2023 – What is new in the world of Ransomware
By Elena Thomas, Digital Marketing Manager, SafeAeon Inc.
Ransomware has been making headlines since 2021, and it continues to do so. 1.7 million ransomware attacks are happening every day. It is a kind of malware attack that encodes the target’s data and then inhibits them from having access until they successfully make a ransom payment. Many people think the virus has locked their computer, but it is actually the ransomware that has locked all their files. These attackers are changing their tactics from the primary extortion technique and focusing on data theft to have more leads over the firms that depend on the backups.
The new advancements, such as law execution restrictions on ransomware, international consents, changes in government norms, and the impending regulation of crypto, will force the opponents to overcome these challenges and benefit from the new opportunities. Here are the 6 changes that can prove to be vital for cybersecurity leaders in defending the new exploits.
What is the target for ransomware holders?
As the name ransomware suggests they are after ransom. They will block your data in your own server and prevent it from being used. This halts business and businesses lose critical time as well as billions of dollars’ worth of business. Hence the question of ransomware and its significance is discussed in detail.
- Extortion and data kidnapping
Firms operating on data mostly find it crucial to have deliveries on time. This is also the most potential area wherein attacks are mostly planned. These are situations wherein even a 1-hour delay in uplink can cause financial disruptions of billions. To cope with this, some businesses found solutions wherein deployment of a payload was never necessary.
Examples of such attacks can be found online with attacks of LAPSU on Uber, Microsoft, Rockstar Games, and Nvidia. As more and more people find options to gain profits from these situations, cybersecurity leaders need to be more and more prepared to face upcoming challenges.
- Ransomwares sell your data to the highest bidder.
Stealing or withholding data is the norm of the day for ransomware holders. While it may seem like stolen data is only valuable to its rightful owner, given the kind of data held for ransom, it may be of great value to its adversaries.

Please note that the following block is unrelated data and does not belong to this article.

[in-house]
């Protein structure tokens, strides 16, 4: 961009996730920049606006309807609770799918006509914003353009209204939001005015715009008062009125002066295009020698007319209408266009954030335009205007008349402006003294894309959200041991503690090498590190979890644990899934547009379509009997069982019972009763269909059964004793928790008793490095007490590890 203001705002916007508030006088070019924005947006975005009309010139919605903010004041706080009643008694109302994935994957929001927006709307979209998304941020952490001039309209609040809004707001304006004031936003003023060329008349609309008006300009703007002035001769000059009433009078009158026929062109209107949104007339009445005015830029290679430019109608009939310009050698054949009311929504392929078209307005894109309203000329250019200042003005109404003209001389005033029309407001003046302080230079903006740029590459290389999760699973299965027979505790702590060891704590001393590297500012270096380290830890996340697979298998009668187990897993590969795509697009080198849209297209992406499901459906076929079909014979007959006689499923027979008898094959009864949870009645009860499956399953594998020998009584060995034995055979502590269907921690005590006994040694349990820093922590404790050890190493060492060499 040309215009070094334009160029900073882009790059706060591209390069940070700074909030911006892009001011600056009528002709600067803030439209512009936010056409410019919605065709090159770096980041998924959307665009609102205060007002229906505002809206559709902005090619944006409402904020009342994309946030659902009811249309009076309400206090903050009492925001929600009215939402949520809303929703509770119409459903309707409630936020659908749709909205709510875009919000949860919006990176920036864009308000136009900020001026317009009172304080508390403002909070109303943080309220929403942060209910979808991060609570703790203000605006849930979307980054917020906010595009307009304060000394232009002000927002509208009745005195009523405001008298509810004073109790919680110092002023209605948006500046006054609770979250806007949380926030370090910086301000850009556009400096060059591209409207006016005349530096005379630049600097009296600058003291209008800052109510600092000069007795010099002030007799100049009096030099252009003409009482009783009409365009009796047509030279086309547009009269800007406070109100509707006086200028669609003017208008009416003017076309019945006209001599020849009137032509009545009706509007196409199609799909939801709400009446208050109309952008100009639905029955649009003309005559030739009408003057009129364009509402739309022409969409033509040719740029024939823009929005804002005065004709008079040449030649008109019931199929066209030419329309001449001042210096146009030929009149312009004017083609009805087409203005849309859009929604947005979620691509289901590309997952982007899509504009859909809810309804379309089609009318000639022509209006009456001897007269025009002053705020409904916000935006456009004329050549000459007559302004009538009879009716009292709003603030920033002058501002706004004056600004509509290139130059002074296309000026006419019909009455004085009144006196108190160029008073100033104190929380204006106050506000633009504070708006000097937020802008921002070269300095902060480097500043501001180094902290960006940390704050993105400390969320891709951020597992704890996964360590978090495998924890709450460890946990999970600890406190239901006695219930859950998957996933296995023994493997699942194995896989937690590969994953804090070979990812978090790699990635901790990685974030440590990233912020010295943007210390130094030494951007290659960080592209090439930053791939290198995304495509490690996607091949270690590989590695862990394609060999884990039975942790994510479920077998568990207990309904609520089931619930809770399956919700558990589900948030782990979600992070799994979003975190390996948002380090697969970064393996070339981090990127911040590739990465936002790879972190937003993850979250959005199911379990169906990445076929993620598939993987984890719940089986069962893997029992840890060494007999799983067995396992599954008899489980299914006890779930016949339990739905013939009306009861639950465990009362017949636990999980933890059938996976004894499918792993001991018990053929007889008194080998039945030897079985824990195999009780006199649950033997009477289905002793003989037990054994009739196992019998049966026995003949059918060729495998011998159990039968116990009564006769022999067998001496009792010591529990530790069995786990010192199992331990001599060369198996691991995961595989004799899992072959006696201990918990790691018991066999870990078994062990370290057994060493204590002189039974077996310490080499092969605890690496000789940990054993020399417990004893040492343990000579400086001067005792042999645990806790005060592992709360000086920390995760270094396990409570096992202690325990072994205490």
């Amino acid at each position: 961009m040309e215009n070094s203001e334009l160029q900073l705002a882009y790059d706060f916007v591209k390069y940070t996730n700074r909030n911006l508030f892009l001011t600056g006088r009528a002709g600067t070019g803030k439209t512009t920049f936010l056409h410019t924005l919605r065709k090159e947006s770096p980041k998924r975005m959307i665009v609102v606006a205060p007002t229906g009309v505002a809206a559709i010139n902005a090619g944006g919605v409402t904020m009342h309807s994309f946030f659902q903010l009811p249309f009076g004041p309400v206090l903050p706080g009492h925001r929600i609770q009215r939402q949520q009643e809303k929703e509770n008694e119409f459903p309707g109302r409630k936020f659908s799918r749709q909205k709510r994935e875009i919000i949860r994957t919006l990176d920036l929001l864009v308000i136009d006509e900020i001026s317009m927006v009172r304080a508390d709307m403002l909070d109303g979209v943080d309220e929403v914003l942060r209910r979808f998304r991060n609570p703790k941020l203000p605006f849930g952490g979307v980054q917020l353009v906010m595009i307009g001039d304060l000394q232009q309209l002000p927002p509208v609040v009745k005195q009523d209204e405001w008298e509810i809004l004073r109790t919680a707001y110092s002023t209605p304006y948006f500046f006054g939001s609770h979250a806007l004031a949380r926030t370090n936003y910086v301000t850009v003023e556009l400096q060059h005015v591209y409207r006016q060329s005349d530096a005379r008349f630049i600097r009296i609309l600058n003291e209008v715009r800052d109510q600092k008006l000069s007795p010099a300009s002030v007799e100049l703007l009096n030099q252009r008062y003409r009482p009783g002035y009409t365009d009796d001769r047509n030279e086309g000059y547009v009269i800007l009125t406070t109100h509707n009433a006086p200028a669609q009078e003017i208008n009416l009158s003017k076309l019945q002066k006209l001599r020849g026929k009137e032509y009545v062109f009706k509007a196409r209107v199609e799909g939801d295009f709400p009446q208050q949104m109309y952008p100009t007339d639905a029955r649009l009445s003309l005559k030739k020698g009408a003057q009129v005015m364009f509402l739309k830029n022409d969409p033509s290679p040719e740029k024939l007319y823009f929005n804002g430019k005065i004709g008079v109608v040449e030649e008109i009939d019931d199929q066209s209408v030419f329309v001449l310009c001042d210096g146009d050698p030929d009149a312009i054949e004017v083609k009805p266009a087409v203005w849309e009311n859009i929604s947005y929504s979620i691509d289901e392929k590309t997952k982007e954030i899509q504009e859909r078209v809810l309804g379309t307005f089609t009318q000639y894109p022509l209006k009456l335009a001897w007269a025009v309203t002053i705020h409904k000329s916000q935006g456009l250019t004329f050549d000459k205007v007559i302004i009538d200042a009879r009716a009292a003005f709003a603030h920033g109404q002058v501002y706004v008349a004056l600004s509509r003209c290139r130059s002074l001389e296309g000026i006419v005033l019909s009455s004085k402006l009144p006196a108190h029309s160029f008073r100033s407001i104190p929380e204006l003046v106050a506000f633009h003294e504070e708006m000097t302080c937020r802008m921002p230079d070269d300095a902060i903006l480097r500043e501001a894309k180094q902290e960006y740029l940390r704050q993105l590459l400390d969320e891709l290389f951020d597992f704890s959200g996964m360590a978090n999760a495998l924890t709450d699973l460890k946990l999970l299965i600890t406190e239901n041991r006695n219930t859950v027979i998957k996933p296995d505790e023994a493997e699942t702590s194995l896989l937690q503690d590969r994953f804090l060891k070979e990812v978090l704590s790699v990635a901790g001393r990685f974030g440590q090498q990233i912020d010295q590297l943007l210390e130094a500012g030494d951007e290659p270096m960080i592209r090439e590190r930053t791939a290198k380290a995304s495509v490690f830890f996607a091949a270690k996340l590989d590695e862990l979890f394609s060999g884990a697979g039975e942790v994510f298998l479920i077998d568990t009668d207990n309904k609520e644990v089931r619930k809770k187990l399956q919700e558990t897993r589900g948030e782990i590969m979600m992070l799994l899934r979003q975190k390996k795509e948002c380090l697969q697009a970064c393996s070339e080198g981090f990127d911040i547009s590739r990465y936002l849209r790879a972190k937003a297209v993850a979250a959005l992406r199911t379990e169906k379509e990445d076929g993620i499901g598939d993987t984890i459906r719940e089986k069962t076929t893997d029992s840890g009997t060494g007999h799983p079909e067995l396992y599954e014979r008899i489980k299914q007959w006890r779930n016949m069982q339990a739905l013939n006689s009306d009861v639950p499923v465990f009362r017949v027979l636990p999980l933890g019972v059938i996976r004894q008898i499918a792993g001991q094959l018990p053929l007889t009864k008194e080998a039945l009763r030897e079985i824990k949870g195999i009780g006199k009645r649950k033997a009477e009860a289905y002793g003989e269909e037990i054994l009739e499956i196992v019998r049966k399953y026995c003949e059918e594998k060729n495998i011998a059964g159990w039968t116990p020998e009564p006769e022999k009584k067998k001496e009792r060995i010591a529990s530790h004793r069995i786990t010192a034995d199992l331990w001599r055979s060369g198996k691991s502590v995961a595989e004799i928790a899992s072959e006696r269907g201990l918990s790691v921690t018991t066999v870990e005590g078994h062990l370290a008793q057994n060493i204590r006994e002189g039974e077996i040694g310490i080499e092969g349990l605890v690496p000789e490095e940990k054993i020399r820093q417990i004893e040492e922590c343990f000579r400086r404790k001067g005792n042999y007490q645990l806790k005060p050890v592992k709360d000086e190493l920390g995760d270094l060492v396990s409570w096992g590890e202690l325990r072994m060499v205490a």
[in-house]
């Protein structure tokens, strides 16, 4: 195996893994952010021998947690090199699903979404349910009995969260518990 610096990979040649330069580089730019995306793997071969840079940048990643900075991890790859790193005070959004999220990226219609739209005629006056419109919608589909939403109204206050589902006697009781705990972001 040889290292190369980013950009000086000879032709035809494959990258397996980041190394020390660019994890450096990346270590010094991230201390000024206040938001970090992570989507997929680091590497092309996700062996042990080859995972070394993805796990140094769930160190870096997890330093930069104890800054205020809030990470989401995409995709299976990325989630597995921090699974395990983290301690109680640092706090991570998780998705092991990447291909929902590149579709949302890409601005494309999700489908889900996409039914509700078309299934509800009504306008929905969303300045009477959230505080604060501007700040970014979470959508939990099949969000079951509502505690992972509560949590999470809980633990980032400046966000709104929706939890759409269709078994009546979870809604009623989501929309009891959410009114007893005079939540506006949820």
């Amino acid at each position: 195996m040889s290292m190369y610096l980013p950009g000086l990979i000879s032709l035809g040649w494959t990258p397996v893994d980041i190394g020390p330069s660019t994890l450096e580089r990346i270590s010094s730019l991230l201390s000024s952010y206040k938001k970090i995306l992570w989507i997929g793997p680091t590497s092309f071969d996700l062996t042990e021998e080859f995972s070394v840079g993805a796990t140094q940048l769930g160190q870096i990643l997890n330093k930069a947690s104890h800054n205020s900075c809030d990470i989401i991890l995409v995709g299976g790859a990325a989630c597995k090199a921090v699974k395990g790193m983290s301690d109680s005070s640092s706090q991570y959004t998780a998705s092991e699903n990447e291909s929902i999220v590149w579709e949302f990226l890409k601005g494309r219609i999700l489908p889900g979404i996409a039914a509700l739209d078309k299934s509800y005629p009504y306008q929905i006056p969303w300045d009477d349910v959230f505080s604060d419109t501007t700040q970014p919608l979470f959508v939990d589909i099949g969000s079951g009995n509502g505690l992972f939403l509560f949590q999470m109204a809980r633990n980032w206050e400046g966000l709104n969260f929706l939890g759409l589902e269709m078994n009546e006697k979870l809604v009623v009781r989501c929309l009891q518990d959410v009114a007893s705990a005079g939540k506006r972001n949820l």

A single breach can be catastrophic, with the data landing in the hands of cybercriminals, who can then sell it to more dangerous criminals.
- Cloud is the new target.
More organizations are loading their documents into the cloud. This makes it easier for invaders to plan their outbreaks well-organized. One small miscalculation and misconfiguration can lead to a group of ransomwares getting a foothold on data.
One statistic by the Google Cybersecurity team found that cryptocurrency mining is the reason behind 86% of compromised cloud instances.
- No platform is safe.
Cybersecurity leaders have the idea that no attack path should be overlooked when there are odds that any breach can be shattering. Here come the uncommon platforms that can pose a higher risk to your firm as the ransomware attackers recognize the worth of business devices which don’t have backups.
- AI may fail to detect such attacks.
Currently, even the opponents are focusing on time and money-saving mechanization. The ransomware attackers use a scaling technique to increase their income by automating tasks and restricting human faults.
It’s important to know that the ransomware attackers who perform high amounts of breaches, such as Cerber, are using the blockchain to perform their attacks more efficiently. The teams must fight hard by coupling AI solutions to react to the attacks sooner.
- Zero Day vulnerabilities
There are various ways for creative rivals to breach the victim’s network. The user credentials, which are generally stolen or bought from the online markets, are the main routes; however, the software is also vulnerable to this kind of exploit. Professional ransomware attackers are now evolving using zero-day susceptibilities for their malware practices. The LockBit ransomware group has raised a reward of 50,000 dollars for flaws in their encryption system.
Most common types of ransomware